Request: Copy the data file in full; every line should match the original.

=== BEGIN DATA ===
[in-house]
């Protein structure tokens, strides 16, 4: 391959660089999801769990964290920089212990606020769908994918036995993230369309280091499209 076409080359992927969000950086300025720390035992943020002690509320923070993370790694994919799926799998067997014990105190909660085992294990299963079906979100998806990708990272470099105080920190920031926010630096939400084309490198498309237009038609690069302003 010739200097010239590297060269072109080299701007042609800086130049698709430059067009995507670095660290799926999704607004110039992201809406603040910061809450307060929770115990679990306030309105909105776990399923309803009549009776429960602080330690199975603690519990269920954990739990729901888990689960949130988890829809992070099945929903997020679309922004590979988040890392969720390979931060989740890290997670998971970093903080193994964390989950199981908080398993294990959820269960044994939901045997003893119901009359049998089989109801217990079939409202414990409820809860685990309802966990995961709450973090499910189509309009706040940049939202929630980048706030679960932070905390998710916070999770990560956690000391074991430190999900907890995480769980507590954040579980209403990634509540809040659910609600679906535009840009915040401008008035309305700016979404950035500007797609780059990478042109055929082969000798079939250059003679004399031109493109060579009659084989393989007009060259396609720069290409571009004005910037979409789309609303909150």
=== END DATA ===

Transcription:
[in-house]
């Protein structure tokens, strides 16, 4: 391959660089999801769990964290920089212990606020769908994918036995993230369309280091499209 076409080359992927969000950086300025720390035992943020002690509320923070993370790694994919799926799998067997014990105190909660085992294990299963079906979100998806990708990272470099105080920190920031926010630096939400084309490198498309237009038609690069302003 010739200097010239590297060269072109080299701007042609800086130049698709430059067009995507670095660290799926999704607004110039992201809406603040910061809450307060929770115990679990306030309105909105776990399923309803009549009776429960602080330690199975603690519990269920954990739990729901888990689960949130988890829809992070099945929903997020679309922004590979988040890392969720390979931060989740890290997670998971970093903080193994964390989950199981908080398993294990959820269960044994939901045997003893119901009359049998089989109801217990079939409202414990409820809860685990309802966990995961709450973090499910189509309009706040940049939202929630980048706030679960932070905390998710916070999770990560956690000391074991430190999900907890995480769980507590954040579980209403990634509540809040659910609600679906535009840009915040401008008035309305700016979404950035500007797609780059990478042109055929082969000798079939250059003679004399031109493109060579009659084989393989007009060259396609720069290409571009004005910037979409789309609303909150």